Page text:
Here is the src for a rust program I wrote that details primitives in Rust (src is annotated):

fn main() {
	//type annotated variables
	let logical: bool = true;
	println!("boolean: {}", logical);
	//how many ways can I make an int?
	let a_int: i32 = 5;
	let also_int = 5i32;
	let still_int = 5;
	println!("these are all ints: {}, {}, {}",
	         a_int, also_int, still_int);
	//and if the variable is mutable than the type
	//can also be inferred automagically:
	let mut magic_int = 5;
	println!("i32: {}", magic_int);
	magic_int = 555555555555i64;
	println!("same var, but now i64! {}", magic_int);
	//other ints include:
	//i8, i16, i32, i64, i128, and isize
	//u8, u16, u32, u64, u128, and usize
	//signed and unsigned ints cannot be mixed!
	//integers can also be written like C-style 
	//hexidecimal, octal, and binary:
	let hex_int: i32 = 0x44;
	let oct_int: i32 = 0o104;
	let bin_int: i32 = 0b01000100;
	println!("hex: {}", hex_int);
	println!("oct: {}", oct_int);
	println!("bin: {}", bin_int);
	//and `_` can be used to make numbers C O M F Y:
	let comfy_int: i32 = 1_000_000;
	println!("comfy int: {}", comfy_int);
	//can't forget floats!
	let a_float: f64 = 5.0;
	let also_float = 5.0f64;
	let still_float = 5.0;
	println!("these are all floats: {}, {}, {}",
	         a_float, also_float, still_float);
	//there is f32 and f64 available
	//while a mutable variable can change values
	//this isn't Python and it cannot change type
	//still they can be over written:
	let ever_changing_var: i32 = 5;
	println!("i32: {}", ever_changing_var);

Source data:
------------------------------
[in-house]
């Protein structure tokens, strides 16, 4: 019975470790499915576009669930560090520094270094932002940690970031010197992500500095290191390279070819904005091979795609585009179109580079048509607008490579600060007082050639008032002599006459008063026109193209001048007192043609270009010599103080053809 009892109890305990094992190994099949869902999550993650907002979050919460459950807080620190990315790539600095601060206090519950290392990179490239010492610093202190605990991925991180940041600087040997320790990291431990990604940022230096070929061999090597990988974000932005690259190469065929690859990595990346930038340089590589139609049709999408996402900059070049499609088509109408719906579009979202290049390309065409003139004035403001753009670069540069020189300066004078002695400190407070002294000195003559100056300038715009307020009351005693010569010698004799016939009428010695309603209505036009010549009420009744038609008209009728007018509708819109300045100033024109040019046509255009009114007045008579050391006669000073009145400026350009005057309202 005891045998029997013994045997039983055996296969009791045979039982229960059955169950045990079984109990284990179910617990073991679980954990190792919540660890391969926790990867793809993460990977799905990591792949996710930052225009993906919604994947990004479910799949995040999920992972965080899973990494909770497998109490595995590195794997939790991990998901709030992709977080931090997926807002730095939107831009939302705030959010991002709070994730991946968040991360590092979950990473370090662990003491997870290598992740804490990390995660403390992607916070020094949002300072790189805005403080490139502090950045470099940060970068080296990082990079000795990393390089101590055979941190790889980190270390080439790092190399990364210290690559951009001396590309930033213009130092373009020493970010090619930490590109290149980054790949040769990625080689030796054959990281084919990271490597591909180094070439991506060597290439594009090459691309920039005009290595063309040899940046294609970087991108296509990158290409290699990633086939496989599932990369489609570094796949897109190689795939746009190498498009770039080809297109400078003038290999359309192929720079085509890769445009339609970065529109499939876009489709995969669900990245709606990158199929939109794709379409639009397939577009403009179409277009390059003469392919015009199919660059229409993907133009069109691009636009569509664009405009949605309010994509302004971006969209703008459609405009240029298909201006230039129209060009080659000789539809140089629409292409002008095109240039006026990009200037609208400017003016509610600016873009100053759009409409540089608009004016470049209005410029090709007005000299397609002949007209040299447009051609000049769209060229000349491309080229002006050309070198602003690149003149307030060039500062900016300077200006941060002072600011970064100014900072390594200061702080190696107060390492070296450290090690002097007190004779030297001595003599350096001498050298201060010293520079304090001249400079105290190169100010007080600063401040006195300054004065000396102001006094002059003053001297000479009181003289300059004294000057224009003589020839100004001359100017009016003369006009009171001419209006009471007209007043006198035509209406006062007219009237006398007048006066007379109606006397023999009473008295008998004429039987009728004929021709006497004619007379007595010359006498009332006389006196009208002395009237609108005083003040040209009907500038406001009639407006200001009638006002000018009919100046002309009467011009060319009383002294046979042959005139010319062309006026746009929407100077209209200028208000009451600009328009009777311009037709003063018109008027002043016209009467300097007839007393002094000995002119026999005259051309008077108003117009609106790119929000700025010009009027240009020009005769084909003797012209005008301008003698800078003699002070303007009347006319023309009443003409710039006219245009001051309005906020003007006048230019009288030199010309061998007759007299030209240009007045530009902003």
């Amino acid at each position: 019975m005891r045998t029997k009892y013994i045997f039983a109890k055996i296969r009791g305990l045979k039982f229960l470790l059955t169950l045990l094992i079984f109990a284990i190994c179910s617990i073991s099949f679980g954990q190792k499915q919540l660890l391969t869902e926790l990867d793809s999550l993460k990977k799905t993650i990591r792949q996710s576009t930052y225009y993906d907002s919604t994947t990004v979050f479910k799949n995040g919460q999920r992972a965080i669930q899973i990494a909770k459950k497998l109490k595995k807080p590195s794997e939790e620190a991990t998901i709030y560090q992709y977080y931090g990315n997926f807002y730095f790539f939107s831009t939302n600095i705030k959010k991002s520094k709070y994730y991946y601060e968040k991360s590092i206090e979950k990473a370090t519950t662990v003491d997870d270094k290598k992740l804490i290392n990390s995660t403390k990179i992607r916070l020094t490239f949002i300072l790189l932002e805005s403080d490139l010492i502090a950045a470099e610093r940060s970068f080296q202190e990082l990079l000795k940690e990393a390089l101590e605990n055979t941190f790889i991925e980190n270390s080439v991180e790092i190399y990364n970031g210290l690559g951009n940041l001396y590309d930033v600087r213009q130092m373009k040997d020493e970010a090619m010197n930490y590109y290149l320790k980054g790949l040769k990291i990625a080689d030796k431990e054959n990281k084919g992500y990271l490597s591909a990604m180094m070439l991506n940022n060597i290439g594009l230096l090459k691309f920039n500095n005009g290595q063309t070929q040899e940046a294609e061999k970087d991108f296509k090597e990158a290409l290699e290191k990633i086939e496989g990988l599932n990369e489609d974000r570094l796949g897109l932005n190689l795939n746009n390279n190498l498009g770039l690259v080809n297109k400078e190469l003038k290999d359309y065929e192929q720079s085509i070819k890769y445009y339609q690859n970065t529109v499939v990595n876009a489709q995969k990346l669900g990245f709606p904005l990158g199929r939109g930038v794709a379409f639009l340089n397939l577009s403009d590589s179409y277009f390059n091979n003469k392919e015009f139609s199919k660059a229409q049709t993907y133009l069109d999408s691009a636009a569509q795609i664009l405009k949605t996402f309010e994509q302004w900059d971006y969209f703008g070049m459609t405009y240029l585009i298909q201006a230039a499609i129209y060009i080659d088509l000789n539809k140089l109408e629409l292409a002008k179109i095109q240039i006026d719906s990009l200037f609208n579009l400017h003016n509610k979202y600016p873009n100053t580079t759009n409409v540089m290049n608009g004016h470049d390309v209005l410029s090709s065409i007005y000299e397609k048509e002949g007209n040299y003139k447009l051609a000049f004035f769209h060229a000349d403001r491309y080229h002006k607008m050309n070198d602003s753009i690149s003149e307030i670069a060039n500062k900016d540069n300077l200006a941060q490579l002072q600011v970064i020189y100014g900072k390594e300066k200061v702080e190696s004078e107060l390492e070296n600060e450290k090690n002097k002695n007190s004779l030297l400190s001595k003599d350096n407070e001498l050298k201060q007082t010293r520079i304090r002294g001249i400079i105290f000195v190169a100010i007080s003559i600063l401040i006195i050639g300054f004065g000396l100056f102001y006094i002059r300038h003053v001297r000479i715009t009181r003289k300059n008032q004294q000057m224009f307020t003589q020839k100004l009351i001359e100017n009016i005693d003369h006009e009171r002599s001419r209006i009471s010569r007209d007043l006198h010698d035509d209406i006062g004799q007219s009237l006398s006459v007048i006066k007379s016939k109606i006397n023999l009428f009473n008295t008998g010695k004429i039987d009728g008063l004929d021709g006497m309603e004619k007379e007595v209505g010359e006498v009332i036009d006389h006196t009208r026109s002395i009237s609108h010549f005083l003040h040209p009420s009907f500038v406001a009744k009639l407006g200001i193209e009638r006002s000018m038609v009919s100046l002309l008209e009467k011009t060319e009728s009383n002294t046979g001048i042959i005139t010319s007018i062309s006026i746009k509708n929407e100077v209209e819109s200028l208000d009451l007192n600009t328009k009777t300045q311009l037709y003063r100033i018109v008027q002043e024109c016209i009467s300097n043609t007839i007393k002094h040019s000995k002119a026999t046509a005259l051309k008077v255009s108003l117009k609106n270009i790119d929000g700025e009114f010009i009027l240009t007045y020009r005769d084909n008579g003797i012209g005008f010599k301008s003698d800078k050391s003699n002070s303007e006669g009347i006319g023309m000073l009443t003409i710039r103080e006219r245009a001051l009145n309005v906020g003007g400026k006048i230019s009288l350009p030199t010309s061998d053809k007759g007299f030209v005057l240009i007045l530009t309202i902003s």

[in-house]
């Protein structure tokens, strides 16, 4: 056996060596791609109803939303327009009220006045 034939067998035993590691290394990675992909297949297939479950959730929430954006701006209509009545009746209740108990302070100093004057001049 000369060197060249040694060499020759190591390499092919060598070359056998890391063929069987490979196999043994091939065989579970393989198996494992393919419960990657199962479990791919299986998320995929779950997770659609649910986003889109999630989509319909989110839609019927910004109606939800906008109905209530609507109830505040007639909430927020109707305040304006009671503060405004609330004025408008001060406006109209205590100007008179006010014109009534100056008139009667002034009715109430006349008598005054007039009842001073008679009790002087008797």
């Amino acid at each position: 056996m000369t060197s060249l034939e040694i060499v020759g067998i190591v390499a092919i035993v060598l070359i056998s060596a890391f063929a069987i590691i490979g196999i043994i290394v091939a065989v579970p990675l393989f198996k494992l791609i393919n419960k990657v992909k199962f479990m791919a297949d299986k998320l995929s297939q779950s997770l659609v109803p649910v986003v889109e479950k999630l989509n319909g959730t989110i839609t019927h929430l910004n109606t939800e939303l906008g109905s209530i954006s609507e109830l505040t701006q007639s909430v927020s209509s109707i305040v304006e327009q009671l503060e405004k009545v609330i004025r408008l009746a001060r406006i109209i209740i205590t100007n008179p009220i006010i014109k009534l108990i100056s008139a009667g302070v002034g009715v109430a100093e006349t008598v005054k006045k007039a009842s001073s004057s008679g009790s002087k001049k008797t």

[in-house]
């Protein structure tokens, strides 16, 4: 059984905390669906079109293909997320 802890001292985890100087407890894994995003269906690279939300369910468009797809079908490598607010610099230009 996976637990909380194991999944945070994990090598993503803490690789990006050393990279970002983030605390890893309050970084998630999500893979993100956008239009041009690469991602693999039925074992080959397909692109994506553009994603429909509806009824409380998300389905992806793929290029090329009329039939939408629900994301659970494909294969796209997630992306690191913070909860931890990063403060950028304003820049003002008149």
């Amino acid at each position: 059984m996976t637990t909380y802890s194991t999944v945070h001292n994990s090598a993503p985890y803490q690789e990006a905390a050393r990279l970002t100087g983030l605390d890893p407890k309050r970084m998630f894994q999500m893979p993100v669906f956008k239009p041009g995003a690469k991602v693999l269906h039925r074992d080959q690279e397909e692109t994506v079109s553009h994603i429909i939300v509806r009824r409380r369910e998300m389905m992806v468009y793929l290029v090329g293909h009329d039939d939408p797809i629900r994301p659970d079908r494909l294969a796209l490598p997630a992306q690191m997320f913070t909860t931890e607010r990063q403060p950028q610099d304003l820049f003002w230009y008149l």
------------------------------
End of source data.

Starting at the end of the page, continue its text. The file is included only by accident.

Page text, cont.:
let ever_changing_var: bool = true;
	println!("same var, now boolean: {}", 
	//if () then tuple!
	let a_tuple = (5i32, 5u32, 5f32, 5f64, true, 'c');
	let a_tuple_of_tuples = ((4i32, false), (5i64, 6u64), 
	                         ('o', 'd'), (67.7f32));
	println!("My tuple: {:?}", a_tuple);
	println!("My nested tuple: {:?}", a_tuple_of_tuples);
	//the above two use `{:?}` to print with the debugger
	//because the standard print formatting cannot print
	//long tuples for $REASONS
	println!("The last tuple in my tuple of tuples: {}",
	//tuples can be desconstructed like so:
	let constructed_tuple = (1i32, 2i32, 3i32, 4i32);
	let (a, b, c, d) = constructed_tuple;
	println!("deconstructed tuple: {}, {}, {}, {}",
	         a, b, c, d);
	//arrays are like tuples by all elements are the 
	//same type. An array uses [] instead of ()
	//an array's size is known at the time of compile
	//a slice is like an array with an unknown size at compile
	//and it actually two pointers, one to the data and the other
	//to the size of said data. on x64 architectures the 
	//pointer will be u64, on 32 bit systems it will be u32
	let an_array: [i32; 5] = [1, 2, 3, 4, 5];
	let a_slice = &an_array[1..4];
	println!("my array: {:?}", an_array); println!("my slice: {:?}",